Interstate 95, as usual, was one long traffic jam. Carl Tanner, as usual, was singing to pass the time, up in the cab of his 16-wheeler. As the trucker inched forward on the exit ramp toward Old Keene Mill Road, he launched into the Puccini aria "E lucevan le stelle."
In the next lane, a woman in a convertible called up to him: "Is that you, or is that the radio?"
"That's me, lady," Tanner replied.
"Well then, you've missed your calling," the woman declared. "You should be singing for a living, not driving."
That proved to be a comment with fateful consequences, sparking Tanner's transformation from trucker to tenor, with a stellar career and now a date with the Metropolitan Opera. But for Carl Tanner, the suggestion was hardly novel. Ever since his junior year at Washington-Lee High School -- when he used to sing the national anthem before football games and then trot out to play center for the Generals -- people had been telling the Arlington native that his voice was his fortune. He even earned a college degree in vocal performance. But that didn't produce any gainful employment.
So Tanner enrolled in the Northern Virginia Trucking Academy and spent the better part of the 1980s driving big rigs for employers like Fairfax Movers and the Northern Virginia Florists' Pool.
To pick up extra money on the side, he moonlighted as a bounty hunter for Arlington area bail bondsmen.
"I was carrying a 9mm Beretta with the extended clip, the one that holds 23 bullets," Tanner recalls. "Ridiculous weapon. You gotta be a pretty bad shot to fire at some guy 23 times and not hit him."
All of this seems immensely far removed from the glamorous world of today's Carl Tanner, an operatic tenor of international stature whose huge but bright voice has been heard from Covent Garden to La Scala, from New York to Berlin to Naples to Washington (he sang the lead in the Washington National Opera's "Samson et Dalila" in May).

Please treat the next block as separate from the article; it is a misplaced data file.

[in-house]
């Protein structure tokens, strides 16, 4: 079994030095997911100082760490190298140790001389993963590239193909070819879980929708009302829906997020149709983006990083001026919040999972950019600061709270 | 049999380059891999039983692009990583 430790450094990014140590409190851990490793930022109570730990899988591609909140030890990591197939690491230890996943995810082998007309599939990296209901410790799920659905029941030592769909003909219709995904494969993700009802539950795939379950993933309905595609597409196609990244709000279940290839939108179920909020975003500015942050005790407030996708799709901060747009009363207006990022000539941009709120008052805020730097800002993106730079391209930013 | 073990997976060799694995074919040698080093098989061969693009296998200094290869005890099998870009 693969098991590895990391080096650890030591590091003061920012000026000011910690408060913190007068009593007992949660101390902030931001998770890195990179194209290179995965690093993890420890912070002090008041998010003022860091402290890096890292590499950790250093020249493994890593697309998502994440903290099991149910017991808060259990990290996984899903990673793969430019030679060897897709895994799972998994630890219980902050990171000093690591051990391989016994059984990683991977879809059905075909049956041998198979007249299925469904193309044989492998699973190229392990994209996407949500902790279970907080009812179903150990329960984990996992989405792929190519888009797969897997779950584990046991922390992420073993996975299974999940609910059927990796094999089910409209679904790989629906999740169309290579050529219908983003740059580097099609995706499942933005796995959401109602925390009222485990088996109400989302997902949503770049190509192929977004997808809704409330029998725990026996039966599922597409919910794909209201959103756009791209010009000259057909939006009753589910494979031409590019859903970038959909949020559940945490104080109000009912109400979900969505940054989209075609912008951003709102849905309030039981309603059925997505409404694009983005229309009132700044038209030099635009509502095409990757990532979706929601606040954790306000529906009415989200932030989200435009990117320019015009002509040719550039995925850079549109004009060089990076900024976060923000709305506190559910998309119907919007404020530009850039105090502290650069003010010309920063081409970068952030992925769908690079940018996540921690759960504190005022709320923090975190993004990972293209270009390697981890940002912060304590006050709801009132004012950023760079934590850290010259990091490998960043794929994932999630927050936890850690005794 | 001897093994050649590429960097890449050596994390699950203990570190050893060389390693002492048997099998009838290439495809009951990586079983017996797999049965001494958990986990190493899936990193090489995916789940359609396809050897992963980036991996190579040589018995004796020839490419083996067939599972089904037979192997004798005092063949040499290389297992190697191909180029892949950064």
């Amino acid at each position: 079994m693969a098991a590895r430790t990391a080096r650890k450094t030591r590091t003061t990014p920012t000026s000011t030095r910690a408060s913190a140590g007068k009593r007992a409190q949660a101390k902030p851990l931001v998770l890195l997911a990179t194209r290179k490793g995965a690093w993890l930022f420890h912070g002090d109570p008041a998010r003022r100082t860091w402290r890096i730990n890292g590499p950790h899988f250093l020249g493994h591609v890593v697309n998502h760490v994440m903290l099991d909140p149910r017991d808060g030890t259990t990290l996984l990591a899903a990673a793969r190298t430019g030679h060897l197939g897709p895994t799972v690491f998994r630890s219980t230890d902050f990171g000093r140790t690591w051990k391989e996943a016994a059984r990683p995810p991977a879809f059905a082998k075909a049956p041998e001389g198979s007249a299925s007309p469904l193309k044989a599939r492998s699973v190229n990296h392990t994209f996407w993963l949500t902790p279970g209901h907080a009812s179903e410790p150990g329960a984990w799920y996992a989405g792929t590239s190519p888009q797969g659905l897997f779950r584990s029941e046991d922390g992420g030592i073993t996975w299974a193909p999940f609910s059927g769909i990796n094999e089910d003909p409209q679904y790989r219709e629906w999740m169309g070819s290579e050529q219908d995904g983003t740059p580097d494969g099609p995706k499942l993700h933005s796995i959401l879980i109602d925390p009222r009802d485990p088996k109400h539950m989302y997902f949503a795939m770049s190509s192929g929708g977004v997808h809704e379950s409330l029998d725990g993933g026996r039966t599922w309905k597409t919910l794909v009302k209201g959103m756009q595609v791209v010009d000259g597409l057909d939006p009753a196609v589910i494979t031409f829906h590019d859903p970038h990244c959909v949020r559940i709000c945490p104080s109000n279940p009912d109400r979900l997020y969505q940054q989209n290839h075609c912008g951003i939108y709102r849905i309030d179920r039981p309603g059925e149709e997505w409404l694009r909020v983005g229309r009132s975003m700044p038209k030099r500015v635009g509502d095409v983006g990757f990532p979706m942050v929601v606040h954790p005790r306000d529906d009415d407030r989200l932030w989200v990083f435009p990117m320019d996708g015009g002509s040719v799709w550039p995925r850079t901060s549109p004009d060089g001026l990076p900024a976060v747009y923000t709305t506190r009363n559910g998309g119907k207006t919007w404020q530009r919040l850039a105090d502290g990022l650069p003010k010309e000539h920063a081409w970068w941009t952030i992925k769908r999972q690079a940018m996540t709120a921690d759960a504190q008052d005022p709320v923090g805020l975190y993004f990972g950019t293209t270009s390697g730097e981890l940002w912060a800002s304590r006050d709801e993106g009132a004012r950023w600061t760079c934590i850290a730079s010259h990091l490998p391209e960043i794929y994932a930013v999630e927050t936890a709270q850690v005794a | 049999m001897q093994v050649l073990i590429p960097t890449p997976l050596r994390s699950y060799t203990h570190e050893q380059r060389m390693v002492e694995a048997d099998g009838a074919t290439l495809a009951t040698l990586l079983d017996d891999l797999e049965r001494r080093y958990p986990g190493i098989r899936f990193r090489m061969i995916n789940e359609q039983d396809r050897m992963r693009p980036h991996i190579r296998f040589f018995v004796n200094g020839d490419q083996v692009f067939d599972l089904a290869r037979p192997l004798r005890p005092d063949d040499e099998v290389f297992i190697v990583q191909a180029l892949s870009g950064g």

This summer the 43-year-old Virginian is performing a juicy tenor role, playing Calaf at the Santa Fe Opera's production of Puccini's "Turandot." In 2007 he will get a starring role at New York's Metropolitan Opera.
His operatic schedule is so full that he expects to make between $1 million and $2 million annually for the next five years. But in many ways the tenor is still a trucker at heart. He looks and talks like the central casting version of a burly truck driver, right down to the 21/4-carat diamond ring set in a big block of platinum on his finger. And he is clearly astonished at what has happened to him in the decade since he took the advice of that woman on I-95.
"I'm standin' in the 7-Eleven on Lee Highway one day, I'm buyin' a Slurpee, and some kid comes up to me and says, 'Aren't you Carl Tanner?' I mean, it blew me away. And last year I'm in Vegas, I'm takin' in a show, and all of a sudden I hear Wayne Newton -- I mean, it's Wayne Newton! -- saying, 'Ladies and gentlemen, we have one of the great American tenors in our audience tonight.' "
This particular great American tenor still lives in Arlington -- he bought himself a fixer-upper three blocks from the Ballston Metro station -- and still finds time to sing at Central Methodist Church on Fairfax Drive, where his father served for years as the caretaker.
"I suppose I will buy a place in New York, with the Met contract coming up," Tanner says. "But Arlington will always be home for me."
In his high school days in Arlington, Tanner says, he knew he was a good singer, but never thought there was a career in that fact.
"Then a teacher told me that this fat guy in Italy named Pavarotti makes $6 million a year singing opera. And I thought, 'Might be worth a try.' "
After graduating in 1980 -- two years before another Washington-Lee star alum, Sandra Bullock -- he made his way to the Shenandoah Conservatory in Winchester to study vocal performance. Tanner was training as a baritone there until a professor, Jackson Sheats, convinced him that his voice was really that of a spinto dramatico, the heroic tenor who sings grand opera roles like Calaf in "Turandot" or Don Jose in "Carmen." (Examples of this "dramatico" style can be heard at his Web site, carltanner.com.)
That switch proved essential to Tanner's singing career -- but it took nearly a decade after leaving Shenandoah to have any singing career at all. He spent those years driving trucks by day and chasing bail-skippers by night, singing only in the shower or in the cab of his rig.
In one sense, that decade was a detour from his operatic destiny. "It definitely slowed everything down," Tanner says. "While my contemporaries were going around to the small [opera] companies, landing roles, getting experience, I was driving a truck."